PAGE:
The index date for controls was defined according to the time from cohort entry to the date of pacemaker insertion of the respective case. Thus, the index date minus the AF diagnosis date is the same for all five members of each set, containing a case and its four controls.
Baseline information recorded for all cohort patients included age, gender, and presence of sinoatrial (SA) node dysfunction (ICD9 code 427.81) or conduction disorder (ICD9 code 426.1 to 426.6) within two years before cohort entry.
Any subsequent diagnosis of a ventricular arrhythmia (ICD9 code 427.1, 427.4, or 427.5) during the study period was recorded. Cases and controls were classified as having a ventricular arrhythmia if this diagnosis was made before their index date.
Details about exposure of cases and controls to various cardiac medications were also recorded during the study period. For each dispensed medication, information included the date and duration of the prescription. Antiarrhythmic agents included amiodarone, sotalol, and class I agents (disopyramide, flecainide, mexilitene, procainamide, propafenone, and quinidine). Beta-blockers, calcium channel blocking agents (diltiazem and verapamil), and digoxin were also included in the analysis.
The definition of exposure to a drug for both cases and controls was the use of a medication immediately before the index date of pacemaker insertion. It was assumed that subjects took their medication from the date that it was dispensed until the end of the duration of the prescription. Because there may have been a lapse between the time a case was admitted for pacemaker implantation and the actual date of the procedure (index date), all study subjects were defined as having been exposed to a medication if the date of the last prescription (before index date) plus the duration of the prescription plus seven days exceeded the index date. Another factor taken into consideration was the half-life of the medication, with amiodarone being the one with the longest (>30 days compared to ≤48 h for all other medications). Thus it was decided a priori that subjects would be defined as having been exposed to amiodarone if the date of their last prescription plus the duration of the prescription plus 30 days (instead of 7 days) exceeded the index date.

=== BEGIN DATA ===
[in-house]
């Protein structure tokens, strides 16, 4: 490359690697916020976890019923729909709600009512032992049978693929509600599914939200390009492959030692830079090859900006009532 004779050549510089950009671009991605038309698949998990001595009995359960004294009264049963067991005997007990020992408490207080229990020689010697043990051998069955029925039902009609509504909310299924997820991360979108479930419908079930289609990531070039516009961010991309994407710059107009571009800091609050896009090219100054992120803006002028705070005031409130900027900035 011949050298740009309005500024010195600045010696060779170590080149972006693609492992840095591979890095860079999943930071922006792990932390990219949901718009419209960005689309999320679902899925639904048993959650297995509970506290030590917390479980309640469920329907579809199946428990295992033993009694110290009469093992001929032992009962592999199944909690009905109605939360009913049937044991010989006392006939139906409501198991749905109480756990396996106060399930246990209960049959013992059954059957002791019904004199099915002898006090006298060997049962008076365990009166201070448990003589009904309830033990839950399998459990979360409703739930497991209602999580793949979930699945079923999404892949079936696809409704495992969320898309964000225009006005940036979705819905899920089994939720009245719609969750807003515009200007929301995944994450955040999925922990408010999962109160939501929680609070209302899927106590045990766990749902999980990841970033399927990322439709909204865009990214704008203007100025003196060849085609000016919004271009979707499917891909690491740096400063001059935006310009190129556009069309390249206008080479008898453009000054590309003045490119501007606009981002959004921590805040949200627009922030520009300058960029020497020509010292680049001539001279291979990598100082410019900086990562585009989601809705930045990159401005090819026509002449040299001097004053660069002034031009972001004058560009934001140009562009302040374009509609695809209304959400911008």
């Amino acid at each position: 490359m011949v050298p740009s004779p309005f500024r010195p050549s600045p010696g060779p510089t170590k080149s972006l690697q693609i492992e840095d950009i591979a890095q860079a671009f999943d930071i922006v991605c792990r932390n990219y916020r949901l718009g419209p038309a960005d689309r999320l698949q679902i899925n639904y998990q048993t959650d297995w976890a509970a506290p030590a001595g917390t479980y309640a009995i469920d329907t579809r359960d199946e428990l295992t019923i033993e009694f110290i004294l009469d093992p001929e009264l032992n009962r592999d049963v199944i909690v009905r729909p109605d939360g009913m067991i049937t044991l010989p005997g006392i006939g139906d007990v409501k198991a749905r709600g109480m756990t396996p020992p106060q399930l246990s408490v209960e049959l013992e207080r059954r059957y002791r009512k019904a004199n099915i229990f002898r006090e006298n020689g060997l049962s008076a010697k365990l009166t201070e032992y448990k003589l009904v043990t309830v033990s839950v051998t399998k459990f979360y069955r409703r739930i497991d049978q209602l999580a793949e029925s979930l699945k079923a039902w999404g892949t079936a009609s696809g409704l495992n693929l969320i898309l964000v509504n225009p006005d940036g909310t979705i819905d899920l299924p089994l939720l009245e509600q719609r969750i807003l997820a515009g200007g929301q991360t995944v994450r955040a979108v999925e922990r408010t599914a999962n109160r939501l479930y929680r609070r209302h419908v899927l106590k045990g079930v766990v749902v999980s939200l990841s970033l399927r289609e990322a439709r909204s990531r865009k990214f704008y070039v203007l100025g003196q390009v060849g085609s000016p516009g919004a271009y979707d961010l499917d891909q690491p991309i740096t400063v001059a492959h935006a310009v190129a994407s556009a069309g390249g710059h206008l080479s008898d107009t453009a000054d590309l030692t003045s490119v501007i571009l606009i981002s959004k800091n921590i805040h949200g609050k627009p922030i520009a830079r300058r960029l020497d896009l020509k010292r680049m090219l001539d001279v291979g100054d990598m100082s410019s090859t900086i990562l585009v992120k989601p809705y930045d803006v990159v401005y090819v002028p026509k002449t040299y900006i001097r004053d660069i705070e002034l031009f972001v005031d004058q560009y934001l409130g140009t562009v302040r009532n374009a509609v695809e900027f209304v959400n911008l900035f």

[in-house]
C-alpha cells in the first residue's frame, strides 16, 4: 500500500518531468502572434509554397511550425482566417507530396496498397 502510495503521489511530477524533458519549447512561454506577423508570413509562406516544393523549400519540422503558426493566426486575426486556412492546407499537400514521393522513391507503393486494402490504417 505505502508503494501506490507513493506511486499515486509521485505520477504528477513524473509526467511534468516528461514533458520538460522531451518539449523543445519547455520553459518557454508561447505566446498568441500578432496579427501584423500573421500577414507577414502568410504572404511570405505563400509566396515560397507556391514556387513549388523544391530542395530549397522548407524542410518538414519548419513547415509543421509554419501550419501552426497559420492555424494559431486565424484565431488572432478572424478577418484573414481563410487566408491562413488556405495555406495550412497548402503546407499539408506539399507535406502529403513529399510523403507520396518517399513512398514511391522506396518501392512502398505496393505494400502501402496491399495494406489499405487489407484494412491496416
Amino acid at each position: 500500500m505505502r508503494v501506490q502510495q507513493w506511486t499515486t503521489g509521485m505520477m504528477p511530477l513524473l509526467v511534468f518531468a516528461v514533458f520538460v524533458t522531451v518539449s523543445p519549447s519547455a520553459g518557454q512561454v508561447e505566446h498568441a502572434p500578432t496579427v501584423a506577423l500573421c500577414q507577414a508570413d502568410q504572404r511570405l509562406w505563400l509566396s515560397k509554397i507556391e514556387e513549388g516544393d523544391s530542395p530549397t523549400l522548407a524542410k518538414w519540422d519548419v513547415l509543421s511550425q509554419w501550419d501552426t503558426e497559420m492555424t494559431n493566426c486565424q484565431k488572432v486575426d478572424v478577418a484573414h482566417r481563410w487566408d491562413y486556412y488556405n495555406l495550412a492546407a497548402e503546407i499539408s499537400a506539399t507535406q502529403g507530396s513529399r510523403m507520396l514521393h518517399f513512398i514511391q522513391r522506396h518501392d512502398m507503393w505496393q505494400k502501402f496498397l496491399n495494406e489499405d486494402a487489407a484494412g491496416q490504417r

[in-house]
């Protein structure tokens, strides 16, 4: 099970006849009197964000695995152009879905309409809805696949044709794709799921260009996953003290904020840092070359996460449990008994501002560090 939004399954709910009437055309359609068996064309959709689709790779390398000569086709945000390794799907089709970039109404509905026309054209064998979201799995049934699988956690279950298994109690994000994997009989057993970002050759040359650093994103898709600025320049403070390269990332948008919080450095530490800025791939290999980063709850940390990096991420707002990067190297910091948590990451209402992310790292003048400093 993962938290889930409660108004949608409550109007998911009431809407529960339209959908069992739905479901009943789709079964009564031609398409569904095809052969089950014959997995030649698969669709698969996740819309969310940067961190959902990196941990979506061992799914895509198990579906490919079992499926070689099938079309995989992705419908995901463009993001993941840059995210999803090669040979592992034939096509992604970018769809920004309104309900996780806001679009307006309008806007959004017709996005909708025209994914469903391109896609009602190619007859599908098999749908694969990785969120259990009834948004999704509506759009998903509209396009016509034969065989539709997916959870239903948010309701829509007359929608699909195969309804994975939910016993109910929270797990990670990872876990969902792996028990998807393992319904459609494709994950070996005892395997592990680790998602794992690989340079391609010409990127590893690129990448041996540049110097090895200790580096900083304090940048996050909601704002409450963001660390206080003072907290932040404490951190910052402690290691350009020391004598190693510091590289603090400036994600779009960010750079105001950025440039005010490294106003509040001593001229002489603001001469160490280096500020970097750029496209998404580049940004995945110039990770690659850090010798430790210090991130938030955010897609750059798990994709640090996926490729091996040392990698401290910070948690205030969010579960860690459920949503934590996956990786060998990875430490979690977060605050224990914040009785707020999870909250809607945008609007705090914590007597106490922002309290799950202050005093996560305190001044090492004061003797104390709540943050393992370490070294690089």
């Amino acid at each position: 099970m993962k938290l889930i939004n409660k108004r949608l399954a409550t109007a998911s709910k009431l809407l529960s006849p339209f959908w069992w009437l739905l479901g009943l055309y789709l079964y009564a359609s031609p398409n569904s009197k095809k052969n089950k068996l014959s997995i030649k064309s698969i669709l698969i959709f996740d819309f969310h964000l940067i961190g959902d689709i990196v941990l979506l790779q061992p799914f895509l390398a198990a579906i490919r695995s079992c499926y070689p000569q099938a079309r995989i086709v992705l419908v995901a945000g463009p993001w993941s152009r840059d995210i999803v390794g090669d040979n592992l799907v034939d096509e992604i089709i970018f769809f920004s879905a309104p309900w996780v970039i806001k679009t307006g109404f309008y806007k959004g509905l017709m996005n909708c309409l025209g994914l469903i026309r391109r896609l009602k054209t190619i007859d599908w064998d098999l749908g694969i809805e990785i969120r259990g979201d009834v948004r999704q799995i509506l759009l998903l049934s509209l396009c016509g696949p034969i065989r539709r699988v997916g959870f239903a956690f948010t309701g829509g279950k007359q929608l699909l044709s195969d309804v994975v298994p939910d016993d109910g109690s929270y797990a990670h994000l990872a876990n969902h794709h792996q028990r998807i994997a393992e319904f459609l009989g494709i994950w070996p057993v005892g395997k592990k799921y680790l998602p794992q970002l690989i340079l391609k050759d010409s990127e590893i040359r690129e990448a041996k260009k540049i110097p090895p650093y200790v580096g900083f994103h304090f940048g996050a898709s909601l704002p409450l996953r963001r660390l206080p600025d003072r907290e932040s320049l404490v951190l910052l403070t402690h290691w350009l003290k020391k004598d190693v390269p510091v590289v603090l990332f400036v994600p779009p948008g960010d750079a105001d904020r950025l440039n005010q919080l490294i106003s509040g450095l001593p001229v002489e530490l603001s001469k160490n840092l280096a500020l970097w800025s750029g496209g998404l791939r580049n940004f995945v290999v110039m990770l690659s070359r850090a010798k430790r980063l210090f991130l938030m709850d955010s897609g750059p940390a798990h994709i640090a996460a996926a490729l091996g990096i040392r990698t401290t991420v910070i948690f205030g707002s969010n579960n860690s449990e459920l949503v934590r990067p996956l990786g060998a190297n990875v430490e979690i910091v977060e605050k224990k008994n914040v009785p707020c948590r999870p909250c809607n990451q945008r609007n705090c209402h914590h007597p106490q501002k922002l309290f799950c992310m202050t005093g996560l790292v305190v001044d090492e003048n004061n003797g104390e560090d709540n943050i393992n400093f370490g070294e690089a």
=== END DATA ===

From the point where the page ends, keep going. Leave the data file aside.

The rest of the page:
A binary variable was created for each of the six medication groups (amiodarone, sotalol, class I agents, beta-blockers, calcium channel blockers, and digoxin) to indicate exposure or nonexposure. An additional ordinal variable was created to account for the simultaneous use of beta-blockers, calcium channel blockers, and digoxin.